4 employment practices of Japanese companies you may need to know before joining a company

If you are considering to get a job in Japan, you may be wondering what kind of corporation culture Japan has. Unlike overseas companies, Japanese corporations have their own unique employment practices. It is highly recommended to understand the culture of Japanese corporations clearly to avoid any difficulties after joining a company.

Employment practices

Japanese companies have the following unique employment practices.

  1. Aggregated new graduate recruitment
  2. Job rotation
  3. Seniority system
  4. Lifetime employment

1. Aggregated new graduate recruitment

Many Japanese companies have a unique system of hiring new employees direct from universities and vocational schools. This is called “new graduate recruitment”, as opposed to “mid-career recruitment.” Some major corporations hire hundreds to thousands of new graduates all at once. In general, new graduates who join a company together in April and are then trained together form a close bond. Even after they are assigned to different departments, they often keep strong connections for many years.

In recruiting new graduates, Japanese firms prioritize individual potential over skills and experience, because new employees are assigned to each position after they have actually joined the company.  It is common that major companies offer business training to their employees, and some training periods last for the whole first month. New graduates don’t need to have any experience beforehand due to this extensive training, but the on the job training period may be boring if you are either ambitious or a quick learner.

2. Job rotation

There is another unique culture to Japanese companies which is the process called “job rotation” in which regularly companies transfer employees to different departments every two or three years. For instance, after being initially assigned to a sales department, they could be transferred to the product development department, and then to the human resources department after that.

By experiencing various positions due to the job rotation system, employees can understand the overall business of a company and also have a stronger internal network among various departments within the company, making it easier to work in the future.

On the other hand, in the job rotation system, you may not be able to have enough time to build your experience in a certain position and it will be difficult to acquire specific skills and expertise. This means it may put you in a hard situation to change your career later on if you require specific skills for a certain position. From the standpoint of corporations, the job rotation system is for decreasing the rate of turnover of their employees and increasing the likelihood that the employee will stay at the company for many years, recouping the investment the company made in training the employee.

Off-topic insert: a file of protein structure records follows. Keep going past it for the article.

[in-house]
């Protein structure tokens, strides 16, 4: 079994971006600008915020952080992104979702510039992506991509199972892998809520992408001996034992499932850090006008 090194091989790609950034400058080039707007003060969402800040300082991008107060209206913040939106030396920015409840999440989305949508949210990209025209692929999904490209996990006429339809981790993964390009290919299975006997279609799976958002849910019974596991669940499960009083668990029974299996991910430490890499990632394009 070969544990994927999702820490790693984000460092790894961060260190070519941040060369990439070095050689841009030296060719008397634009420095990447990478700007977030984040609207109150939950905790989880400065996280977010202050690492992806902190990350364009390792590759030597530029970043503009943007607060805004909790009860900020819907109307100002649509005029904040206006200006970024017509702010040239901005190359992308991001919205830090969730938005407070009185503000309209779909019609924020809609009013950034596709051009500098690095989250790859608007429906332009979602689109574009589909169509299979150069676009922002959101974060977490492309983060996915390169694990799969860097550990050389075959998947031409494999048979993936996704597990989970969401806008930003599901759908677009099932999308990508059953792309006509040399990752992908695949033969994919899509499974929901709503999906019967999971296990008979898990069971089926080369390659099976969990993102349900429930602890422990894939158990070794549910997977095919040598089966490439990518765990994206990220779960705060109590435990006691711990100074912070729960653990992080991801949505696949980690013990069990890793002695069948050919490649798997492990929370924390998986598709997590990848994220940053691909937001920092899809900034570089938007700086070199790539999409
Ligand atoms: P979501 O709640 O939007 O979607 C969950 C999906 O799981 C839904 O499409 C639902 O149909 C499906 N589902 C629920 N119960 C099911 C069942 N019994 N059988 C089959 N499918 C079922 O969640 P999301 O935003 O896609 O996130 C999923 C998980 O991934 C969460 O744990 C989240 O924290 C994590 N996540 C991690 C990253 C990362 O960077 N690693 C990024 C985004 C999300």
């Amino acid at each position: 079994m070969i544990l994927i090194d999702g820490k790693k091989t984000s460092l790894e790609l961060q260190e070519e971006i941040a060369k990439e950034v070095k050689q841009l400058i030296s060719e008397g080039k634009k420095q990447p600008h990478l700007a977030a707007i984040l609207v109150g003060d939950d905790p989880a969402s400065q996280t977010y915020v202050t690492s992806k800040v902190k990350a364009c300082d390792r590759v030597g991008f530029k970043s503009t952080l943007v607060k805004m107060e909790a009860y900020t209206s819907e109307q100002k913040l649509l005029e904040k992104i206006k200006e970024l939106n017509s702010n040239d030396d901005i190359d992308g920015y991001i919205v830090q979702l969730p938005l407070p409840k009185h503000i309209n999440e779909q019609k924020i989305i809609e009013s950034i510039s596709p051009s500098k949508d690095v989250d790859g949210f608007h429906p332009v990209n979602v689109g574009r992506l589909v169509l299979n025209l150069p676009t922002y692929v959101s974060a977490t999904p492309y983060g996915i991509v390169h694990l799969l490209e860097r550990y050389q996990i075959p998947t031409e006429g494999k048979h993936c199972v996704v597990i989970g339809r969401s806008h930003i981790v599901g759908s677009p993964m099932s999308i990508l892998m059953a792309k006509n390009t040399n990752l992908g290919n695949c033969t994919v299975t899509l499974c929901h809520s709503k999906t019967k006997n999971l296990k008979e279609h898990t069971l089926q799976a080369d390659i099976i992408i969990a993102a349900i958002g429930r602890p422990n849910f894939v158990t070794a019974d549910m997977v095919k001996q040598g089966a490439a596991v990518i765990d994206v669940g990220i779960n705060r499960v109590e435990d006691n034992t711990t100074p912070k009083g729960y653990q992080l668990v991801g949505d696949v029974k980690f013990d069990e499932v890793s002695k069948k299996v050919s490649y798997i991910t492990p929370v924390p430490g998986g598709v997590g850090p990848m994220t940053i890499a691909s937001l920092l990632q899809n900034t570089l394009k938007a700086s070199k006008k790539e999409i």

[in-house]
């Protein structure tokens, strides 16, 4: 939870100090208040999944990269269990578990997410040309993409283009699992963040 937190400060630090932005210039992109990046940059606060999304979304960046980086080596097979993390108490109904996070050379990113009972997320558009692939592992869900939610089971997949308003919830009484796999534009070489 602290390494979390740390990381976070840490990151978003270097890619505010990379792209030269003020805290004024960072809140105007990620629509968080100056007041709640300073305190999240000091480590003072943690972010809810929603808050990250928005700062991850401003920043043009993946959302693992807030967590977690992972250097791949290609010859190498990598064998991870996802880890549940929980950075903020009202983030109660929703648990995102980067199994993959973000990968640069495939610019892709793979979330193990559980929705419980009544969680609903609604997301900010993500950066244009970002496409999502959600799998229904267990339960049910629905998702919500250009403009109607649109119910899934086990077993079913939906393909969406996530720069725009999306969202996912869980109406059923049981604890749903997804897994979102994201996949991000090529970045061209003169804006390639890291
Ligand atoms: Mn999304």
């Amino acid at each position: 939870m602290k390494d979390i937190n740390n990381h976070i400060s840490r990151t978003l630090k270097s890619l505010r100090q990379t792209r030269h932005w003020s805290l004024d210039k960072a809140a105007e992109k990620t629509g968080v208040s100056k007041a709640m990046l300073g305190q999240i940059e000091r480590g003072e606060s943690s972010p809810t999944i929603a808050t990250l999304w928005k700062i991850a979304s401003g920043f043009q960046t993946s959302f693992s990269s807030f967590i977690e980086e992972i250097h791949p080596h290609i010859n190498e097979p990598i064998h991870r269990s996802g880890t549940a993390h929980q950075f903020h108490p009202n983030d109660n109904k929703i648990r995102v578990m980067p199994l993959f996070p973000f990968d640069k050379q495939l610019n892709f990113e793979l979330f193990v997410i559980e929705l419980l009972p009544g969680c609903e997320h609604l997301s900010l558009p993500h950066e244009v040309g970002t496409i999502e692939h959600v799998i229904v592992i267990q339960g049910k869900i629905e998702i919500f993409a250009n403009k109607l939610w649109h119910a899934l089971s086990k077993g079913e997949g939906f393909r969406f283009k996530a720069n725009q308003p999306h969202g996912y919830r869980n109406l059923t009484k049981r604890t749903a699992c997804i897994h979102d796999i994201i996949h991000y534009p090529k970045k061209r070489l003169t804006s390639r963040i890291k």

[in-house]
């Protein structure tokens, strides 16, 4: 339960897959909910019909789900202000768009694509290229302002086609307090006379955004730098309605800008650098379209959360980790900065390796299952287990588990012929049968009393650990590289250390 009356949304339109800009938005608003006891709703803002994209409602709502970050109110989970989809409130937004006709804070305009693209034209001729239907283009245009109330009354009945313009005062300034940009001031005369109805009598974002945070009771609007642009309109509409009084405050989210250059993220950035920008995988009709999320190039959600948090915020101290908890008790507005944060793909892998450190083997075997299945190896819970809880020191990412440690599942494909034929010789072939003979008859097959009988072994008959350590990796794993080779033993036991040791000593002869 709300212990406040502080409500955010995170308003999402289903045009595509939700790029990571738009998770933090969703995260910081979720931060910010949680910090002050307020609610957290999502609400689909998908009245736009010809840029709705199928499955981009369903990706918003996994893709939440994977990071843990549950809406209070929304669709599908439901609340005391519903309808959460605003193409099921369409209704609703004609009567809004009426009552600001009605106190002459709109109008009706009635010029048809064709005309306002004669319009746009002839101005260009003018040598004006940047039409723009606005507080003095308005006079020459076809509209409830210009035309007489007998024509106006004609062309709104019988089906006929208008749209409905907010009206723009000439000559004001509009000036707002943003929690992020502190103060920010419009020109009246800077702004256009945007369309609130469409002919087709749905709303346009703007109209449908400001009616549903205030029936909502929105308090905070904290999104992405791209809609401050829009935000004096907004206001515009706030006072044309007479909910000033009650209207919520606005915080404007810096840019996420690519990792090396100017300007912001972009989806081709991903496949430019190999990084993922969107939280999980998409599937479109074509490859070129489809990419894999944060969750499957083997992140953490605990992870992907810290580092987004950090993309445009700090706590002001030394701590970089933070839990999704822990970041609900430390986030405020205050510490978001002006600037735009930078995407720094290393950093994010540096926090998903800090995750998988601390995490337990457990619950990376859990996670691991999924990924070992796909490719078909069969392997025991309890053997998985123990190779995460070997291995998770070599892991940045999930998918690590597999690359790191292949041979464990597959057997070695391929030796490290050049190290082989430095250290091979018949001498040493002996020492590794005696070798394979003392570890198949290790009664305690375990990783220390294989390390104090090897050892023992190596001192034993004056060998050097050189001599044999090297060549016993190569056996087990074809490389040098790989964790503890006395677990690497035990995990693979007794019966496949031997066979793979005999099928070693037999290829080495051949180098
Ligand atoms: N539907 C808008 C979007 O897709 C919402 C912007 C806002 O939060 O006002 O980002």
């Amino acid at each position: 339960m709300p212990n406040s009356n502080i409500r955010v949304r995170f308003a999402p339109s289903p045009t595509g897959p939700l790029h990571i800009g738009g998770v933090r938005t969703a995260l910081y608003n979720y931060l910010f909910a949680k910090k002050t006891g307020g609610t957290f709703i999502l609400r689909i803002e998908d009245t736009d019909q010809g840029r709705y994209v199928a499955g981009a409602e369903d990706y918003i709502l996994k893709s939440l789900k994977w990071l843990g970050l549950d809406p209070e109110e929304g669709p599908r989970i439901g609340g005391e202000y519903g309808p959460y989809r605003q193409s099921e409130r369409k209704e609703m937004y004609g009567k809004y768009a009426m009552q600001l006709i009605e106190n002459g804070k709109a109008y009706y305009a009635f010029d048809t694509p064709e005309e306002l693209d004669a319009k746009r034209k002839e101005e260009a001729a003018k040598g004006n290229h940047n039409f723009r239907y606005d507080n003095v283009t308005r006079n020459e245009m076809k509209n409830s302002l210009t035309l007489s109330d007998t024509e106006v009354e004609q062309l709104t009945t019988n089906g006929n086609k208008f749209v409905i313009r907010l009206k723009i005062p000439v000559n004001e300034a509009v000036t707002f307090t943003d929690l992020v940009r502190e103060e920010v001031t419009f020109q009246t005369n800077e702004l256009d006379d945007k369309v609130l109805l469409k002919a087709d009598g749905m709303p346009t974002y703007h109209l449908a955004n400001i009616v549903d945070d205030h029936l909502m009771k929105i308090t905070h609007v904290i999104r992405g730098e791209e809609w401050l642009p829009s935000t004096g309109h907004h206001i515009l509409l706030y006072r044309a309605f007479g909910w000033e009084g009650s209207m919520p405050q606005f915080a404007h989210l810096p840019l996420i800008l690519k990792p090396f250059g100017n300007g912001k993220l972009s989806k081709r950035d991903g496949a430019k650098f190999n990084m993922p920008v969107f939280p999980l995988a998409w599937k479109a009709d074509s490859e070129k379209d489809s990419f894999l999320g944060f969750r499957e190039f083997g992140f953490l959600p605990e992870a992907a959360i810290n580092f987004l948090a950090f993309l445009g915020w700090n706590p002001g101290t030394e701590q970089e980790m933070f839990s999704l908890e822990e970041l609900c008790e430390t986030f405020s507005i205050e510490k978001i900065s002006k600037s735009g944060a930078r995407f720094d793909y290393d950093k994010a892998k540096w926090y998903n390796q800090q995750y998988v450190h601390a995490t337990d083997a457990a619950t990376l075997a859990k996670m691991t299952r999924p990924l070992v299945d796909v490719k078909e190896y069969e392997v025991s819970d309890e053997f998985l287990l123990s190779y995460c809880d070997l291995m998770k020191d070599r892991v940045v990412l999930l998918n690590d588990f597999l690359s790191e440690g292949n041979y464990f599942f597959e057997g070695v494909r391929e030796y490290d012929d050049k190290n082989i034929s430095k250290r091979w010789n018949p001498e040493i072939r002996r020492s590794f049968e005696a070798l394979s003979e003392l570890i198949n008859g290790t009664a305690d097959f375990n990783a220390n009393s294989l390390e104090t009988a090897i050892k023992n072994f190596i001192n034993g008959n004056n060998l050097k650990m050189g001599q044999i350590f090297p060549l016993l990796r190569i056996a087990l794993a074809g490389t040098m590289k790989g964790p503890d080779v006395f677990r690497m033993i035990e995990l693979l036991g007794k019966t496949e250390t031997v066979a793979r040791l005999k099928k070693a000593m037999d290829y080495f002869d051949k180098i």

3. Seniority system

In other countries, a merit-based system is common which determines an employees’ position and a compensation relative to their skills and experience, regardless of age. On the other hand, Japanese corporations usually adopt a “seniority system” which evaluates a hierarchy and a compensation system according to their year of employment in that company.

Regardless of their abilities and achievements, employees that join a company at the same time usually receive the same amount of salary. Although it can lead to a loss in motivation, salaries and titles steadily go up a rank each year they continue to work for their firm.

However, some firms have abolished the seniority system recently due to the change of the economic environment, and have switched to a merit-based system. As a matter of course, there are no such cultures in start-ups.

4. Lifetime employment / Retirement system

Japanese companies have a custom of a “lifetime employment” where you are guaranteed a job at a company until retirement age. As it is difficult to keep elderly employees on due to their reduced work capacity, many firms have a “retirement system” which sets a retirement age. It is generally at 60 or 65 year old.

Also, it has recently become more common to switch to another company from the first one. It is now not that rare to find people who have changed jobs once or twice in their twenties or three times by their thirties. Except in some of the major corporations, the lifetime employment system is becoming less and less common in Japan.


Here, we introduced four employment practices of Japanese corporations, but we have seen the transition recently due to the economic environment change. Some major corporations started to hire mid-career employees in addition to a new graduates recruitment. In addition, some now even employ staff for specific positions. Moreover, start-ups that adopt a flexible-working style and a merit-based system have become popular, and career changes are becoming more and more common. The unique Japanese-style employment practices are gradually fading out and the Japanese job market is adopting more global standards of employment practices.

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